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The Wound

Old-fashioned, pious African masculinity is collapsing: very moving drama set in Queenstown exposes thin line between Xhosa initiation and homosexuality - in cinemas and VoD

L iving in a world filled with very little, Xolani (Nakhane Touré) works in a Queenstown (in Eastern South Africa) warehouse for a white boss. Introduced during such labour, his social life is left as an aside from the filmmakers. Yet, away from his professional commitment, every year “X” ventures outside of the city to help his former rural community with a traditional circumcision – Ulwaluko. Placed in charge of nurturing young teenagers into men, he must tend to their titular wound during a long secluded period in the barren wilderness.

Responsible for healing a young city kid, Kwanda (Niza Jay), X’s deepest secret – his homosexuality – is slowly identified by the boy. Orientating in an age-old practice, the unavoidable primary focus of The Wound’s efforts lay in the depiction of masculine pious values. Besides this, one cannot look past its acute representation of not just homosexuality, but the pitfalls of loving someone too much.

A thin veneer susceptible to crumbling under pressure, the masculinity of Xolani, eloquently portrayed by Touré, is a fragile one. Expressed in absent glances into the distance, his own Ulwaluko evidently has not created a strong macho character, as intended by this patriarchal society. When arriving at the rural camp, he is greeted by an old friend and fellow khaukatha Vija (Bongile Mantsai). Married and with three children, Vija, like Xolani, hides his true self from the world. Two alternative sides of the same coin, the rural space allow their desires for one another to come to fruition. However, in director John Tregove’s crafted realism, a distinct lack of bucolic imagery arises in this link between desire and nature. Similarly, their relationship is nothing more than a form of exercising lust for Vija, unknowingly to Xolani.

Instead of romanticising their sexual encounters, Paul Ozgur’s camera and lighting initially capture their intercourse against the backdrop of low key lighting, until an explicit scene towards the film’s end. Unobtrusively filming these sequence with a clear eye, both the cinematographer and director retain a desirable presence, whilst exhibiting the vulnerability of Touré’s character. Imbuing a central dynamic between love and hiding his true self from the world allows director John Tregove’s feature debut to express the fundamental conflicting nature that inevitable lays in all humans; regardless of class or gender. Furthered not just through one’s sex but likewise in sexuality speaks to societies’ expectations to define gender into stereotypes.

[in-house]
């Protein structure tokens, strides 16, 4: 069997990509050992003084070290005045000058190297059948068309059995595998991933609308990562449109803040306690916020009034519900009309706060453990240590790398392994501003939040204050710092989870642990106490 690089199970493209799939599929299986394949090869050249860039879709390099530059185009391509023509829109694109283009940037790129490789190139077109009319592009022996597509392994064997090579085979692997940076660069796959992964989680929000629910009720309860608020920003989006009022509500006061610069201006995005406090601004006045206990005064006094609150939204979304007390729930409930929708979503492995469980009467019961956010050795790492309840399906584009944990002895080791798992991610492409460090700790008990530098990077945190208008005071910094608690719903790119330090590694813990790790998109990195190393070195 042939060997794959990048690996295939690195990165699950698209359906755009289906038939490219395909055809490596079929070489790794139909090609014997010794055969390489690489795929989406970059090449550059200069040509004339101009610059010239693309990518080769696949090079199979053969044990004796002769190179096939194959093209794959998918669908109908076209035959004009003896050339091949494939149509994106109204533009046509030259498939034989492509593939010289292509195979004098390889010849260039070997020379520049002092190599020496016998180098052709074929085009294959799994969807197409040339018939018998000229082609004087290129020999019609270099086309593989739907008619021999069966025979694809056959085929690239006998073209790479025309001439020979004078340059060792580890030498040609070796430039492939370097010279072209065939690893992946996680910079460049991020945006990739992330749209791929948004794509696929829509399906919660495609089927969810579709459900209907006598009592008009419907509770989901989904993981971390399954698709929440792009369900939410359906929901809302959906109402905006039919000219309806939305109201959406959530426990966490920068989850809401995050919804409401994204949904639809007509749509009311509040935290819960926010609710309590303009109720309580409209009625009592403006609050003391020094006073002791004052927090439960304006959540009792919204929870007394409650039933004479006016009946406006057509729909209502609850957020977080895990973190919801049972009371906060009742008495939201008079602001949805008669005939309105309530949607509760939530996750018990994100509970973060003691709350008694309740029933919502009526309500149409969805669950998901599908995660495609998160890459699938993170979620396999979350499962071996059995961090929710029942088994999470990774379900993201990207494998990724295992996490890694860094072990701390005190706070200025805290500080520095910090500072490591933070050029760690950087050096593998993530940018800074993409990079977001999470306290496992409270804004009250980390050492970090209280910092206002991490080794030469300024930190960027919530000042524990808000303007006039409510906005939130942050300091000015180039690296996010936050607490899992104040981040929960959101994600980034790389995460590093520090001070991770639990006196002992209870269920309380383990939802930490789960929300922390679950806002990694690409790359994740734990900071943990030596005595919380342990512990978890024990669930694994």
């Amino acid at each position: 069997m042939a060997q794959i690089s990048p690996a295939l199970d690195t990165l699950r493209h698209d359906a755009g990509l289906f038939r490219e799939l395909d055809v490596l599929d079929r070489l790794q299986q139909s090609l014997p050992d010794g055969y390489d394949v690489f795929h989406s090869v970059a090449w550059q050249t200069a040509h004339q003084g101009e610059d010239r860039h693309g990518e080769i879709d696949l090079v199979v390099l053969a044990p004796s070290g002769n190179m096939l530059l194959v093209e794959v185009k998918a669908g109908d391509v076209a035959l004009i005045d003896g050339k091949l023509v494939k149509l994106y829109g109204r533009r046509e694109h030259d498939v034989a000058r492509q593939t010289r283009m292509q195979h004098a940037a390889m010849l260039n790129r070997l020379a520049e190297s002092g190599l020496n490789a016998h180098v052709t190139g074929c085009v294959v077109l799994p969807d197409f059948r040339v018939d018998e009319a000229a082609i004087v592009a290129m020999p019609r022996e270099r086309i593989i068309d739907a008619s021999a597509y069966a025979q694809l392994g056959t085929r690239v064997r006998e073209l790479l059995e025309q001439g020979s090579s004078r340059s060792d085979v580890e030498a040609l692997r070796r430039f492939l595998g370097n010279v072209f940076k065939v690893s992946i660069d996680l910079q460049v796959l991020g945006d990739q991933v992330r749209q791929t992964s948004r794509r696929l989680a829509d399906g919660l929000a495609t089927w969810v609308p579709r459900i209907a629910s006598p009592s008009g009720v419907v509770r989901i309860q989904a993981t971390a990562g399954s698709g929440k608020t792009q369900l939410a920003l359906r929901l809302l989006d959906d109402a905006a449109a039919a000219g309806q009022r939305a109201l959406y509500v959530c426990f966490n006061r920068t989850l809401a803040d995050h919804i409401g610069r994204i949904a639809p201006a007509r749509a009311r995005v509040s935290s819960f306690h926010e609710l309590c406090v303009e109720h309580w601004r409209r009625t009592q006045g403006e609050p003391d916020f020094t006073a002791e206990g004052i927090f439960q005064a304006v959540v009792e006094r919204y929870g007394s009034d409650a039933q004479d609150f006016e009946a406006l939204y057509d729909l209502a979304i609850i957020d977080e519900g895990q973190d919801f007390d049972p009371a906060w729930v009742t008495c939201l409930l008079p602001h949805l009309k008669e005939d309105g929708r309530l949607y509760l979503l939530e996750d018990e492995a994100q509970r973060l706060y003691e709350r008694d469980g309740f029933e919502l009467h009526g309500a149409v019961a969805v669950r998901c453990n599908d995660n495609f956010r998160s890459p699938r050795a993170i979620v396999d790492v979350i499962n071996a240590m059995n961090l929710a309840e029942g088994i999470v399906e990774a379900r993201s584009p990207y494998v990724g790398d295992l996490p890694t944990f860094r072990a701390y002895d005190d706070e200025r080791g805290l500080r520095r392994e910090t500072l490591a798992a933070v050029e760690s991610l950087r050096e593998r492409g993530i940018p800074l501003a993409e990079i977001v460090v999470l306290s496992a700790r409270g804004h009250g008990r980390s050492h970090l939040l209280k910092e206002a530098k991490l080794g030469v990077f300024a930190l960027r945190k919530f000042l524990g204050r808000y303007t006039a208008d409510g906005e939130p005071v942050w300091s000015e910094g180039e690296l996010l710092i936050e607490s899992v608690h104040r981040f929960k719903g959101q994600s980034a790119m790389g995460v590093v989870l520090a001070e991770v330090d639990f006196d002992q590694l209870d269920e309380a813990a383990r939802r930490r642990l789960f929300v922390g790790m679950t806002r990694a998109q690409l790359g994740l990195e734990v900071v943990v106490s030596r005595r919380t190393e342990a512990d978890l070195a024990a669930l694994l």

Managing Kwanda’s slow healing, the boy is ridiculed by the more rural ‘initiates’ for his adoption of wearing trainers with traditional African robes. Covered in white paint, their innocence is emblazoned upon their skin. Possessing similar imagery to Rungano Nyoni’s Bifa award-winning debut, I Am Not a Witch (2017), the entrapments of highly patriarchal societies interlinks the two, making for a perfect double feature. Absent of any sensei-apprentice qualities, the relationship held between Kwanda and Xolani is an arduous one for both parties. A stark contrast to the authoritative ways of Vija, X does not place virile pressure on the boy. Voyeuristically observing other people’s action, Kwanda comes to recognise himself in Xolani’s shy reclusive personality.

Accompanying the visuals, the diegetic sounds of Xhosa chanting fill John Tregove’s film with a spiritual ambience. Performed by the cast whilst at the moment, tribe chants as Somagwaza, Uyingew and Siph’Umentabeni create a distinct soundscape. Such traditional songs are consequentially juxtaposed against Kwanda’s one moment of engagement with the real world; listening to a techno based track in a car. A clash of cultures in the music evidently informs the filmmaker’s intentions to illustrate an abundant disparity in Xolani’s sexuality against the heteronormative milieu.

Unfolding in its final act, as the bandages of Kwanda’s wound similarly do, The Wound’s lasting impact is one of melancholy. A means of all this, the haunting use of the formerly mentioned native chant Siph’Umentabeni unnervingly lingers over the credits. Capturing the character’s in an impartial manner, John Tregove delivers an atmospheric piece, one that is sure to become a canonical film in world cinema’s archive.

The Wound is out in cinemas across the UK on Friday, April 27th, and then on VoD the following Monday, April 30th

By Alasdair Bayman - 25-04-2018

Alasdair Bayman is a recent graduate of English Literature at The University of Manchester. Writing for the Mancunion for two years as a senior film critic, in the process he interviewed Julia Ducourn...

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